Date of Award


Document Type


Degree Name

Doctor of Philosophy (PhD)


Complex Systems and Data Science

First Advisor

Jason H. Bates


Idiopathic pulmonary fibrosis (IPF) is a devastating, progressive and ultimately fatal interstitial lung disease of unknown etiology. Like most forms of fibrosis, it is thought to reflect an error in the homeostatic wound healing process, leading to excess scar tissue that impairs lung function. With few effective treatments, uncovering the pathogenesis of IPF may provide crucial information for improving outcomes. However, its elusive origin makes research with traditional methods in biology, such as cell and animal models, challenging. Here, we employ computational models to simulate the development of IPF and investigate mechanisms by which the disease begins and progresses.

IPF has many distinctive features that suggest important clues about its pathogenesis, such as primarily afflicting the older population. It also presents as spatially heterogeneous, starting in the basal, pleural regions. This gives the lung a “honeycomb” appearance on computed tomography (CT). Scar tissue stiffens the lung through deposition of extracellular matrix proteins, particularly collagen. It has also been shown that restructuring of the collagen fibers alone is sufficient to affect the lung in a similar manner. Individual collagen fibers become stiffer through internal and external cross-linking, further contributing to an aberrant phenotype.

Parsing out which factors are essential to pulmonary fibrogenesis is amenable to mathematical investigation. First, we developed and applied a local fractal analysis to quantify the reorganization of collagen structure. The method showed that pulmonary fibrosis is characterized by increased spatial complexity that is exacerbated by age. Second, we developed a mechanics-based model of the collagen and elastin network in an alveolar wall. This revealed that the normally wavy structure of collagen at low strain becomes less pronounced with fibrosis and age as a result of increased internal cross-linking. In turn, tissue stretching caused stress to percolate through the collagen network sooner in fibrotic compared to normal tissue. Finally, we investigated mechanisms that may explain how IPF propagates in its typical spatially heterogeneous way by developing a spatiotemporal agent-based model. Agents, representing profibrotic cells, interact with their matrix environment to cause tissue remodeling. We based the baseline matrix of the model on microCT images of the lung architecture obtained from healthy mouse lungs. When our agents randomly walk on the lung structure, the architecture biases them to visit areas with more tissue volume, leading to a heterogeneous buildup of dense tissue. We found that a large increase in the number of agents was required to generate a tissue distribution similar to that seen in fibrotic lungs.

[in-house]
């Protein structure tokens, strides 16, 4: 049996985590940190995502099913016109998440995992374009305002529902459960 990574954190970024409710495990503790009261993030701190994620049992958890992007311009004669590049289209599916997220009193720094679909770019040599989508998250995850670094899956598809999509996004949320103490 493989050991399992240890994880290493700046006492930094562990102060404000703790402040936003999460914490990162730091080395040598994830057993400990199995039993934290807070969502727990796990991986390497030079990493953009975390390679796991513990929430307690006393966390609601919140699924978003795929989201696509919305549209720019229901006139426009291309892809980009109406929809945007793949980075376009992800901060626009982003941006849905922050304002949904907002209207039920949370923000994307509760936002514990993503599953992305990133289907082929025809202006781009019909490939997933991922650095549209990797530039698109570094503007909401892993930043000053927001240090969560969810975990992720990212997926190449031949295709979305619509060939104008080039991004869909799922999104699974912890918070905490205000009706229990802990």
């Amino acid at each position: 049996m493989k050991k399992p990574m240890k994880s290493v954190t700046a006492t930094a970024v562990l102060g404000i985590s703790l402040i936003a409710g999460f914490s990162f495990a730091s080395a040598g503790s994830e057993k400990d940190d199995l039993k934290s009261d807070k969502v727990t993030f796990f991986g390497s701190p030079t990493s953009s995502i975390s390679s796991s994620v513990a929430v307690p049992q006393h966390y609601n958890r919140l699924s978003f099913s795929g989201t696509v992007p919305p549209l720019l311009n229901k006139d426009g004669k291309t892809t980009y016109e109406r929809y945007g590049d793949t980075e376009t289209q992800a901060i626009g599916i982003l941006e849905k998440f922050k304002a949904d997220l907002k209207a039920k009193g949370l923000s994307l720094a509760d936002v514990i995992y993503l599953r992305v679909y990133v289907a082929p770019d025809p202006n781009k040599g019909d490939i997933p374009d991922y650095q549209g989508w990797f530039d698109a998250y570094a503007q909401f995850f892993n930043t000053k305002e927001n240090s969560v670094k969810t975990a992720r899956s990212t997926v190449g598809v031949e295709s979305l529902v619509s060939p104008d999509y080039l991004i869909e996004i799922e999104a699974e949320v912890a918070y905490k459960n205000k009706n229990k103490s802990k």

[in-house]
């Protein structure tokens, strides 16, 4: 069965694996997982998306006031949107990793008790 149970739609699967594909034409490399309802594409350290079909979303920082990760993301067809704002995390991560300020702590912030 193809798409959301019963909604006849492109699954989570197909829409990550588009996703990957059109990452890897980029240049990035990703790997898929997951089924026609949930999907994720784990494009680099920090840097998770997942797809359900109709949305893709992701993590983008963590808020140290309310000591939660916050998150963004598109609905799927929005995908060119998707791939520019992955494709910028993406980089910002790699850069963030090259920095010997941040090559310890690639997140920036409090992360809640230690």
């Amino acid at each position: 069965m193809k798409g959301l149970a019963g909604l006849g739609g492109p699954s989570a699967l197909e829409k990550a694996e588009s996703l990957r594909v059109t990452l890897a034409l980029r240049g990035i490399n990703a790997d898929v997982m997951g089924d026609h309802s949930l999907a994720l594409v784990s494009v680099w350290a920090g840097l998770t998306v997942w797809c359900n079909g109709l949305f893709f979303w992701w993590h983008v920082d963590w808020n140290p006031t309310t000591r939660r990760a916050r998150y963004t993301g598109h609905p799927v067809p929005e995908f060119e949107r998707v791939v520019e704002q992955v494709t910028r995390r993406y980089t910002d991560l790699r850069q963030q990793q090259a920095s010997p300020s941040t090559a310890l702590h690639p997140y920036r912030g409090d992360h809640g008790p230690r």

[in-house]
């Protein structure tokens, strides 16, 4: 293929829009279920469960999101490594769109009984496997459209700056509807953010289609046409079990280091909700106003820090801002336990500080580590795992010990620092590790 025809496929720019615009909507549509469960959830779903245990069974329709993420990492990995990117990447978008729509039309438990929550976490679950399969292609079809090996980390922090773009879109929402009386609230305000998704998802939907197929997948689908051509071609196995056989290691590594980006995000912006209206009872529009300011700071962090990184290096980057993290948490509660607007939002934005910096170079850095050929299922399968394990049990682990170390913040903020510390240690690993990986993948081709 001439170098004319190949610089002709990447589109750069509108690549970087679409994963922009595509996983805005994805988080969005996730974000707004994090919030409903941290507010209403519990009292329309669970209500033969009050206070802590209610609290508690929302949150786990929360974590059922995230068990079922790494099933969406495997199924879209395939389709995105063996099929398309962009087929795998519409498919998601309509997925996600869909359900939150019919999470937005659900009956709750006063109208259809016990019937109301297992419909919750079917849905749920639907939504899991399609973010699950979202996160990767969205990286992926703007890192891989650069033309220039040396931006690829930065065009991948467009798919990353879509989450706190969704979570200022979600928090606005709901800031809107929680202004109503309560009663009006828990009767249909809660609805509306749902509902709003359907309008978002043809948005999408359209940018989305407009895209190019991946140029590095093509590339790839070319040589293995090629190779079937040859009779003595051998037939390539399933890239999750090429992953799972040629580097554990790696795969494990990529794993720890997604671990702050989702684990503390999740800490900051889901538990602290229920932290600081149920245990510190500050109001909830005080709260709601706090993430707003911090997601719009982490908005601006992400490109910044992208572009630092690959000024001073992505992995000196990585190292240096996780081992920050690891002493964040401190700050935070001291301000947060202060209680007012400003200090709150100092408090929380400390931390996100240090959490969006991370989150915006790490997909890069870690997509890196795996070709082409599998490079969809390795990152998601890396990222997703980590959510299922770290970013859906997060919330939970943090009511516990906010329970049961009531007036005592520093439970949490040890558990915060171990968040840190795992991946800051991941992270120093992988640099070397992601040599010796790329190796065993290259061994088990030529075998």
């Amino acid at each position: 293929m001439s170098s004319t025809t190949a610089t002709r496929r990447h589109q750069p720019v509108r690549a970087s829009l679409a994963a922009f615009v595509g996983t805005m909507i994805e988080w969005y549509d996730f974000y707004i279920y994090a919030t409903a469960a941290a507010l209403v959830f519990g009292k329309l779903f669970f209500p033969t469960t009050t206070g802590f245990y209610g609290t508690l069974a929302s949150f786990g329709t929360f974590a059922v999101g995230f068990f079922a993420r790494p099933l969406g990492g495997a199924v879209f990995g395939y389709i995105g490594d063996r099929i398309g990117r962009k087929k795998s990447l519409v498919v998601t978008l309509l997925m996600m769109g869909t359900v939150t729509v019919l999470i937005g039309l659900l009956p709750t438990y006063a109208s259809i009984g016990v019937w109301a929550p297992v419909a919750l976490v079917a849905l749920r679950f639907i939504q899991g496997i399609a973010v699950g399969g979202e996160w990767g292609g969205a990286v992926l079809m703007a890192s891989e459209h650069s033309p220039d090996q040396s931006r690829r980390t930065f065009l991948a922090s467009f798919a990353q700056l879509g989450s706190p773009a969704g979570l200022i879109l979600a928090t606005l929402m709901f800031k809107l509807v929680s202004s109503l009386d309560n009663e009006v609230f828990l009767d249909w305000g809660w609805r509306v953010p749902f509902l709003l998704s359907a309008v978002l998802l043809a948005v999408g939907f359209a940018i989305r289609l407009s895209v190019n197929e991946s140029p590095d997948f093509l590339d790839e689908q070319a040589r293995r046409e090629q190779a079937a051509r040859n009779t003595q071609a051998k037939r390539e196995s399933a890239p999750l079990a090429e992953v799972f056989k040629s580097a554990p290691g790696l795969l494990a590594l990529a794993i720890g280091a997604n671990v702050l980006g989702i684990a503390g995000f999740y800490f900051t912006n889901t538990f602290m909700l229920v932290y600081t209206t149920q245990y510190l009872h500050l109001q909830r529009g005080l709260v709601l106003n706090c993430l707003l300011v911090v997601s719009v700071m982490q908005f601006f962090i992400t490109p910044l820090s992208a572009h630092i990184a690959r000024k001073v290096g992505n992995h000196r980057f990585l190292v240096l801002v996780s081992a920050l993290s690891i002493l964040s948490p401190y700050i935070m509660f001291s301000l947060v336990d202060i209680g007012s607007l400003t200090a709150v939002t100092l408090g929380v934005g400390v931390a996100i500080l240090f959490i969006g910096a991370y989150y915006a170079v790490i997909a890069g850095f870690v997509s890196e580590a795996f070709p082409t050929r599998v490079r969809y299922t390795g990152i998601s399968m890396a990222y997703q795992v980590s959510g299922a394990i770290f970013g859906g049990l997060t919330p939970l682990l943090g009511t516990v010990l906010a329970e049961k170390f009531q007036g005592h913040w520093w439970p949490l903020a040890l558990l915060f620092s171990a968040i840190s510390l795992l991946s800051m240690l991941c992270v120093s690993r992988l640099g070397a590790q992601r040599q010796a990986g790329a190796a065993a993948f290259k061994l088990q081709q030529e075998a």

These complementary modeling studies advance our understanding of the morphogenic processes involved in the pathogenesis of IPF at both mesoscopic and macroscopic scales. We anticipate that our novel models will be useful in predicting unforeseen protein and/or cell behaviors that will stimulate further investigation.



Number of Pages

181 p.

Available for download on Wednesday, September 25, 2024